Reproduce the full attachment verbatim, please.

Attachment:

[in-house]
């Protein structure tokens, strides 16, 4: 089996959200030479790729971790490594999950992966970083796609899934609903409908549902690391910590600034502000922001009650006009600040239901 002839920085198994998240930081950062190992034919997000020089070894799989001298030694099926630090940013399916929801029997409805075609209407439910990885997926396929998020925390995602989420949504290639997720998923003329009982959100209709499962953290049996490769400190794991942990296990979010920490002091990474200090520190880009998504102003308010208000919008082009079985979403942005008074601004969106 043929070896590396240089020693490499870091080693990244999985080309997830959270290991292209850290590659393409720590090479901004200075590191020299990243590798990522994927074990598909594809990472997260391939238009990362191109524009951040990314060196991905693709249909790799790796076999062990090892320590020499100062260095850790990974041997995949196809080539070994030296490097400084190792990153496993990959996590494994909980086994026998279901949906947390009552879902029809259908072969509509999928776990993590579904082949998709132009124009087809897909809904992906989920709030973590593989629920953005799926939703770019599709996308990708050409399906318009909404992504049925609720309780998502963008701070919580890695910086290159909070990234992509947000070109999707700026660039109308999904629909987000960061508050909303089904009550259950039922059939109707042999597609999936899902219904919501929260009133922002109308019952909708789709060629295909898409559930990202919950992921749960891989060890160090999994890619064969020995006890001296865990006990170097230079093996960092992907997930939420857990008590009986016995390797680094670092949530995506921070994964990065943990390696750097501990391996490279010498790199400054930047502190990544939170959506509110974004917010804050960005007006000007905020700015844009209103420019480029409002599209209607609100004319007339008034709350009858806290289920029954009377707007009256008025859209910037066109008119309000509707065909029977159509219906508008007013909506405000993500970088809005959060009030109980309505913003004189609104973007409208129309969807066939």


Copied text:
[in-house]
């Protein structure tokens, strides 16, 4: 089996959200030479790729971790490594999950992966970083796609899934609903409908549902690391910590600034502000922001009650006009600040239901 002839920085198994998240930081950062190992034919997000020089070894799989001298030694099926630090940013399916929801029997409805075609209407439910990885997926396929998020925390995602989420949504290639997720998923003329009982959100209709499962953290049996490769400190794991942990296990979010920490002091990474200090520190880009998504102003308010208000919008082009079985979403942005008074601004969106 043929070896590396240089020693490499870091080693990244999985080309997830959270290991292209850290590659393409720590090479901004200075590191020299990243590798990522994927074990598909594809990472997260391939238009990362191109524009951040990314060196991905693709249909790799790796076999062990090892320590020499100062260095850790990974041997995949196809080539070994030296490097400084190792990153496993990959996590494994909980086994026998279901949906947390009552879902029809259908072969509509999928776990993590579904082949998709132009124009087809897909809904992906989920709030973590593989629920953005799926939703770019599709996308990708050409399906318009909404992504049925609720309780998502963008701070919580890695910086290159909070990234992509947000070109999707700026660039109308999904629909987000960061508050909303089904009550259950039922059939109707042999597609999936899902219904919501929260009133922002109308019952909708789709060629295909898409559930990202919950992921749960891989060890160090999994890619064969020995006890001296865990006990170097230079093996960092992907997930939420857990008590009986016995390797680094670092949530995506921070994964990065943990390696750097501990391996490279010498790199400054930047502190990544939170959506509110974004917010804050960005007006000007905020700015844009209103420019480029409002599209209607609100004319007339008034709350009858806290289920029954009377707007009256008025859209910037066109008119309000509707065909029977159509219906508008007013909506405000993500970088809005959060009030109980309505913003004189609104973007409208129309969807066939």